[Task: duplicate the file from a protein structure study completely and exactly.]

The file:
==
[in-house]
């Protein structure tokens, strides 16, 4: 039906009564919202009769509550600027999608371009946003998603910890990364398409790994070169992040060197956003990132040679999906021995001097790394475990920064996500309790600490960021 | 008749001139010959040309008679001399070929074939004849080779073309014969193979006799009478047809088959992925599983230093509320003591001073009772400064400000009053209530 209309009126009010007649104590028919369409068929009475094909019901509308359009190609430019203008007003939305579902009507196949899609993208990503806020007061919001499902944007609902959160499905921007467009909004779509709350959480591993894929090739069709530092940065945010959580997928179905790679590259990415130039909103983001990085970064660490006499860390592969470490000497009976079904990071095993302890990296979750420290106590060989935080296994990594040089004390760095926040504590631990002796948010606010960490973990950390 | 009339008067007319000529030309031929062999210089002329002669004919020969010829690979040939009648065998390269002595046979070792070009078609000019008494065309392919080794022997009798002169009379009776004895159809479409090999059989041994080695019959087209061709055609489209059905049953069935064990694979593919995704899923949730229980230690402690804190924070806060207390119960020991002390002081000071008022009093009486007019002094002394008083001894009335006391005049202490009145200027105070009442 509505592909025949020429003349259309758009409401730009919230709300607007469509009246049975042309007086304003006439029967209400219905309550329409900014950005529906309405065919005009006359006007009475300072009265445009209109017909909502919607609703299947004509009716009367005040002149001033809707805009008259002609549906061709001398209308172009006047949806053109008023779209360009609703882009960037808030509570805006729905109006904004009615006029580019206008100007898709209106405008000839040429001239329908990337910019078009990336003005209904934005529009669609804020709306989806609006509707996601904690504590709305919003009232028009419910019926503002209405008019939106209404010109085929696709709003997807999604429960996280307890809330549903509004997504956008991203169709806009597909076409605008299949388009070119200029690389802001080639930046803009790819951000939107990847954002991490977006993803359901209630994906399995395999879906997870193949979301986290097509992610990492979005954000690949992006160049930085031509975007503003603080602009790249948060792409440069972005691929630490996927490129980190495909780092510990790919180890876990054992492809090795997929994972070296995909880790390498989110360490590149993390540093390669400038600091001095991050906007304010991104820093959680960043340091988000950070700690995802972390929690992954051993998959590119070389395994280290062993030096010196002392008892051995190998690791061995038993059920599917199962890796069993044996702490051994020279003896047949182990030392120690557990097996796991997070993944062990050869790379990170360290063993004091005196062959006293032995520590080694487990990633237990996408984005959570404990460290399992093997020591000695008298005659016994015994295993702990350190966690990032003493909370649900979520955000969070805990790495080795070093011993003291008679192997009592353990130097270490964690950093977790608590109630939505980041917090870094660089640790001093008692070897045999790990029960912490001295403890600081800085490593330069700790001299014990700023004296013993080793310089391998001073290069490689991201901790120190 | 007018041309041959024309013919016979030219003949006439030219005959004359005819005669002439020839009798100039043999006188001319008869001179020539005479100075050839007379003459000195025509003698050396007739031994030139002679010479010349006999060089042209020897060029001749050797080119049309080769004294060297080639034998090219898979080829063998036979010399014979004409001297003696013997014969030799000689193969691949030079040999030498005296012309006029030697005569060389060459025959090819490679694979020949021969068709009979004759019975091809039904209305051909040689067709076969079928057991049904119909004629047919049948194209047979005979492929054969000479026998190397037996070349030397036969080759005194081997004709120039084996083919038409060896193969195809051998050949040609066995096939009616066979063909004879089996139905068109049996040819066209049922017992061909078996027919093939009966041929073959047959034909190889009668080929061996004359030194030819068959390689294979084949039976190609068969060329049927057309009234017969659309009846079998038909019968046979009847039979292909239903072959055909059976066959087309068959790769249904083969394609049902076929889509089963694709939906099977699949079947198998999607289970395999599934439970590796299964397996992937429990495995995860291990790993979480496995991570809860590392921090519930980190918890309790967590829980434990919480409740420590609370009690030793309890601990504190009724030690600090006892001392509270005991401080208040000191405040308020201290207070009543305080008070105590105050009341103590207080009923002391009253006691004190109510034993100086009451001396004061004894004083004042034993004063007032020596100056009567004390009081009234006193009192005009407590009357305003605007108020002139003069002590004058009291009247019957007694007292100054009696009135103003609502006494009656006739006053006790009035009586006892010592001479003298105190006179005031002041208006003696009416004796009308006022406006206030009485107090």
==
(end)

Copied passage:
[in-house]
């Protein structure tokens, strides 16, 4: 039906009564919202009769509550600027999608371009946003998603910890990364398409790994070169992040060197956003990132040679999906021995001097790394475990920064996500309790600490960021 | 008749001139010959040309008679001399070929074939004849080779073309014969193979006799009478047809088959992925599983230093509320003591001073009772400064400000009053209530 209309009126009010007649104590028919369409068929009475094909019901509308359009190609430019203008007003939305579902009507196949899609993208990503806020007061919001499902944007609902959160499905921007467009909004779509709350959480591993894929090739069709530092940065945010959580997928179905790679590259990415130039909103983001990085970064660490006499860390592969470490000497009976079904990071095993302890990296979750420290106590060989935080296994990594040089004390760095926040504590631990002796948010606010960490973990950390 | 009339008067007319000529030309031929062999210089002329002669004919020969010829690979040939009648065998390269002595046979070792070009078609000019008494065309392919080794022997009798002169009379009776004895159809479409090999059989041994080695019959087209061709055609489209059905049953069935064990694979593919995704899923949730229980230690402690804190924070806060207390119960020991002390002081000071008022009093009486007019002094002394008083001894009335006391005049202490009145200027105070009442 509505592909025949020429003349259309758009409401730009919230709300607007469509009246049975042309007086304003006439029967209400219905309550329409900014950005529906309405065919005009006359006007009475300072009265445009209109017909909502919607609703299947004509009716009367005040002149001033809707805009008259002609549906061709001398209308172009006047949806053109008023779209360009609703882009960037808030509570805006729905109006904004009615006029580019206008100007898709209106405008000839040429001239329908990337910019078009990336003005209904934005529009669609804020709306989806609006509707996601904690504590709305919003009232028009419910019926503002209405008019939106209404010109085929696709709003997807999604429960996280307890809330549903509004997504956008991203169709806009597909076409605008299949388009070119200029690389802001080639930046803009790819951000939107990847954002991490977006993803359901209630994906399995395999879906997870193949979301986290097509992610990492979005954000690949992006160049930085031509975007503003603080602009790249948060792409440069972005691929630490996927490129980190495909780092510990790919180890876990054992492809090795997929994972070296995909880790390498989110360490590149993390540093390669400038600091001095991050906007304010991104820093959680960043340091988000950070700690995802972390929690992954051993998959590119070389395994280290062993030096010196002392008892051995190998690791061995038993059920599917199962890796069993044996702490051994020279003896047949182990030392120690557990097996796991997070993944062990050869790379990170360290063993004091005196062959006293032995520590080694487990990633237990996408984005959570404990460290399992093997020591000695008298005659016994015994295993702990350190966690990032003493909370649900979520955000969070805990790495080795070093011993003291008679192997009592353990130097270490964690950093977790608590109630939505980041917090870094660089640790001093008692070897045999790990029960912490001295403890600081800085490593330069700790001299014990700023004296013993080793310089391998001073290069490689991201901790120190 | 007018041309041959024309013919016979030219003949006439030219005959004359005819005669002439020839009798100039043999006188001319008869001179020539005479100075050839007379003459000195025509003698050396007739031994030139002679010479010349006999060089042209020897060029001749050797080119049309080769004294060297080639034998090219898979080829063998036979010399014979004409001297003696013997014969030799000689193969691949030079040999030498005296012309006029030697005569060389060459025959090819490679694979020949021969068709009979004759019975091809039904209305051909040689067709076969079928057991049904119909004629047919049948194209047979005979492929054969000479026998190397037996070349030397036969080759005194081997004709120039084996083919038409060896193969195809051998050949040609066995096939009616066979063909004879089996139905068109049996040819066209049922017992061909078996027919093939009966041929073959047959034909190889009668080929061996004359030194030819068959390689294979084949039976190609068969060329049927057309009234017969659309009846079998038909019968046979009847039979292909239903072959055909059976066959087309068959790769249904083969394609049902076929889509089963694709939906099977699949079947198998999607289970395999599934439970590796299964397996992937429990495995995860291990790993979480496995991570809860590392921090519930980190918890309790967590829980434990919480409740420590609370009690030793309890601990504190009724030690600090006892001392509270005991401080208040000191405040308020201290207070009543305080008070105590105050009341103590207080009923002391009253006691004190109510034993100086009451001396004061004894004083004042034993004063007032020596100056009567004390009081009234006193009192005009407590009357305003605007108020002139003069002590004058009291009247019957007694007292100054009696009135103003609502006494009656006739006053006790009035009586006892010592001479003298105190006179005031002041208006003696009416004796009308006022406006206030009485107090």